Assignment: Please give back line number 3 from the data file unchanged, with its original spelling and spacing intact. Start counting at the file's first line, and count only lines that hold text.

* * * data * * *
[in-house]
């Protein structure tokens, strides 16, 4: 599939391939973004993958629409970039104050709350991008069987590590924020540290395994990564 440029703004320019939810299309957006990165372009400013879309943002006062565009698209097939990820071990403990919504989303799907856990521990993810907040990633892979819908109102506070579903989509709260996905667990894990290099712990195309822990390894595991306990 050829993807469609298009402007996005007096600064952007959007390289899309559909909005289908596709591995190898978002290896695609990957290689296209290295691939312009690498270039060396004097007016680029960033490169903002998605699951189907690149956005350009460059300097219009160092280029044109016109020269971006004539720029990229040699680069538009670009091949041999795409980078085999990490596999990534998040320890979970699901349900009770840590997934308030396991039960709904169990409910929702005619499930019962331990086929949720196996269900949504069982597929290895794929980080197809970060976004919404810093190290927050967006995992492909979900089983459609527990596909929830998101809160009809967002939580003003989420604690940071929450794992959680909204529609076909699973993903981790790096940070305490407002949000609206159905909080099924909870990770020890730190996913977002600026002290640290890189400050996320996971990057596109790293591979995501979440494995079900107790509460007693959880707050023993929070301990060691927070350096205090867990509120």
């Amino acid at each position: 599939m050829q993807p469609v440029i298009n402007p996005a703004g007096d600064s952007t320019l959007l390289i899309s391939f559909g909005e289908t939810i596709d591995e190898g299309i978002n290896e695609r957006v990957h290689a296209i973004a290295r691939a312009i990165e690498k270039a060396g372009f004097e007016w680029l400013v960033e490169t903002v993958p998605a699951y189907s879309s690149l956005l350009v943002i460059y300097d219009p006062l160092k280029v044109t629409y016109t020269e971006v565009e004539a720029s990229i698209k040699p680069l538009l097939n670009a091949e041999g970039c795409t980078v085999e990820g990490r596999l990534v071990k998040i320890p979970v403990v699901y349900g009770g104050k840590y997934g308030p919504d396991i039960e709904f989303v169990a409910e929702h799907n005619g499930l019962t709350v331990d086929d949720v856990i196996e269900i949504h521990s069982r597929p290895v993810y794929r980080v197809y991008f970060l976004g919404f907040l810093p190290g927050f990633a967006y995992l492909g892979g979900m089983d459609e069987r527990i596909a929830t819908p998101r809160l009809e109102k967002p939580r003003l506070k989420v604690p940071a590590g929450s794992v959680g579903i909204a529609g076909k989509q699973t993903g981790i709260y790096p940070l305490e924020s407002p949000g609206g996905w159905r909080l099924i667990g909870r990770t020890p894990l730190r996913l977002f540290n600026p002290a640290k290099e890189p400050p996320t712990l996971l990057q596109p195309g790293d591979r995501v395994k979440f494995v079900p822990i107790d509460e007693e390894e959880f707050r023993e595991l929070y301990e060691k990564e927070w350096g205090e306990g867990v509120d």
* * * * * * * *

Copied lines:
């Amino acid at each position: 599939m050829q993807p469609v440029i298009n402007p996005a703004g007096d600064s952007t320019l959007l390289i899309s391939f559909g909005e289908t939810i596709d591995e190898g299309i978002n290896e695609r957006v990957h290689a296209i973004a290295r691939a312009i990165e690498k270039a060396g372009f004097e007016w680029l400013v960033e490169t903002v993958p998605a699951y189907s879309s690149l956005l350009v943002i460059y300097d219009p006062l160092k280029v044109t629409y016109t020269e971006v565009e004539a720029s990229i698209k040699p680069l538009l097939n670009a091949e041999g970039c795409t980078v085999e990820g990490r596999l990534v071990k998040i320890p979970v403990v699901y349900g009770g104050k840590y997934g308030p919504d396991i039960e709904f989303v169990a409910e929702h799907n005619g499930l019962t709350v331990d086929d949720v856990i196996e269900i949504h521990s069982r597929p290895v993810y794929r980080v197809y991008f970060l976004g919404f907040l810093p190290g927050f990633a967006y995992l492909g892979g979900m089983d459609e069987r527990i596909a929830t819908p998101r809160l009809e109102k967002p939580r003003l506070k989420v604690p940071a590590g929450s794992v959680g579903i909204a529609g076909k989509q699973t993903g981790i709260y790096p940070l305490e924020s407002p949000g609206g996905w159905r909080l099924i667990g909870r990770t020890p894990l730190r996913l977002f540290n600026p002290a640290k290099e890189p400050p996320t712990l996971l990057q596109p195309g790293d591979r995501v395994k979440f494995v079900p822990i107790d509460e007693e390894e959880f707050r023993e595991l929070y301990e060691k990564e927070w350096g205090e306990g867990v509120d």